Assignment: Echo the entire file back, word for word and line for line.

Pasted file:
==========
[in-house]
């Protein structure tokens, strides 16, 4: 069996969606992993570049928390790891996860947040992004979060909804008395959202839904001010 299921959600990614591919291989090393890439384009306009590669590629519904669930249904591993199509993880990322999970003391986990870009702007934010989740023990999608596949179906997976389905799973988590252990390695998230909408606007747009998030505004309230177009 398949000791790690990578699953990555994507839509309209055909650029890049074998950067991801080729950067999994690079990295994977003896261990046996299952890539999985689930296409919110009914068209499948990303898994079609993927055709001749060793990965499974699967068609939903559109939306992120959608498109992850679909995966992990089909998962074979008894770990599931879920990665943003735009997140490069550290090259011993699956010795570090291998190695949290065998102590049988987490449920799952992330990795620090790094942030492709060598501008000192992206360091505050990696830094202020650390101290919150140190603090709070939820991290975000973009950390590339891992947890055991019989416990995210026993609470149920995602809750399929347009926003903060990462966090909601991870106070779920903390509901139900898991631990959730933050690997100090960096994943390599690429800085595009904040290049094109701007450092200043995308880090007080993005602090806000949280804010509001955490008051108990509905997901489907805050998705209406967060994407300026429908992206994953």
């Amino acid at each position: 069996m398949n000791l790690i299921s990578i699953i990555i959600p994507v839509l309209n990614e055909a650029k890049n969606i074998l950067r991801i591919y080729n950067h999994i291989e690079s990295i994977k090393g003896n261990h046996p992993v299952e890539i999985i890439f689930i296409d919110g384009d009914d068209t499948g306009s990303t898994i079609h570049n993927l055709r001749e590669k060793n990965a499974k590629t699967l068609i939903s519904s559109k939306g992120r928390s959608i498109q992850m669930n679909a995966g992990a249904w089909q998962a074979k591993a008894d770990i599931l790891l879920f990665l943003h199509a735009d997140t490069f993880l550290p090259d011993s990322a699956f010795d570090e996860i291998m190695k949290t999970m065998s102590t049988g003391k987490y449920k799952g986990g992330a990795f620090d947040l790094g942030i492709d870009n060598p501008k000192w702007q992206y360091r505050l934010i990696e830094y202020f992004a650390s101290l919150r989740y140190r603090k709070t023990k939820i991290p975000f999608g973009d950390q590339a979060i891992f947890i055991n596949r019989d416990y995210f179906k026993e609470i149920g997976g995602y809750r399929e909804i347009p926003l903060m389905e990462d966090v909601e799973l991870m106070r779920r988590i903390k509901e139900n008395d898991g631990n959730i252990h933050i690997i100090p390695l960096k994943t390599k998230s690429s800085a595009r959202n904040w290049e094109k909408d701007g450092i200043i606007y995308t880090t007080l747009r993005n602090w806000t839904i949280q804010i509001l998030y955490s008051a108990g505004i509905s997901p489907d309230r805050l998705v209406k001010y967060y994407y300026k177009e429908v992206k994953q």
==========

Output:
[in-house]
């Protein structure tokens, strides 16, 4: 069996969606992993570049928390790891996860947040992004979060909804008395959202839904001010 299921959600990614591919291989090393890439384009306009590669590629519904669930249904591993199509993880990322999970003391986990870009702007934010989740023990999608596949179906997976389905799973988590252990390695998230909408606007747009998030505004309230177009 398949000791790690990578699953990555994507839509309209055909650029890049074998950067991801080729950067999994690079990295994977003896261990046996299952890539999985689930296409919110009914068209499948990303898994079609993927055709001749060793990965499974699967068609939903559109939306992120959608498109992850679909995966992990089909998962074979008894770990599931879920990665943003735009997140490069550290090259011993699956010795570090291998190695949290065998102590049988987490449920799952992330990795620090790094942030492709060598501008000192992206360091505050990696830094202020650390101290919150140190603090709070939820991290975000973009950390590339891992947890055991019989416990995210026993609470149920995602809750399929347009926003903060990462966090909601991870106070779920903390509901139900898991631990959730933050690997100090960096994943390599690429800085595009904040290049094109701007450092200043995308880090007080993005602090806000949280804010509001955490008051108990509905997901489907805050998705209406967060994407300026429908992206994953």
């Amino acid at each position: 069996m398949n000791l790690i299921s990578i699953i990555i959600p994507v839509l309209n990614e055909a650029k890049n969606i074998l950067r991801i591919y080729n950067h999994i291989e690079s990295i994977k090393g003896n261990h046996p992993v299952e890539i999985i890439f689930i296409d919110g384009d009914d068209t499948g306009s990303t898994i079609h570049n993927l055709r001749e590669k060793n990965a499974k590629t699967l068609i939903s519904s559109k939306g992120r928390s959608i498109q992850m669930n679909a995966g992990a249904w089909q998962a074979k591993a008894d770990i599931l790891l879920f990665l943003h199509a735009d997140t490069f993880l550290p090259d011993s990322a699956f010795d570090e996860i291998m190695k949290t999970m065998s102590t049988g003391k987490y449920k799952g986990g992330a990795f620090d947040l790094g942030i492709d870009n060598p501008k000192w702007q992206y360091r505050l934010i990696e830094y202020f992004a650390s101290l919150r989740y140190r603090k709070t023990k939820i991290p975000f999608g973009d950390q590339a979060i891992f947890i055991n596949r019989d416990y995210f179906k026993e609470i149920g997976g995602y809750r399929e909804i347009p926003l903060m389905e990462d966090v909601e799973l991870m106070r779920r988590i903390k509901e139900n008395d898991g631990n959730i252990h933050i690997i100090p390695l960096k994943t390599k998230s690429s800085a595009r959202n904040w290049e094109k909408d701007g450092i200043i606007y995308t880090t007080l747009r993005n602090w806000t839904i949280q804010i509001l998030y955490s008051a108990g505004i509905s997901p489907d309230r805050l998705v209406k001010y967060y994407y300026k177009e429908v992206k994953q």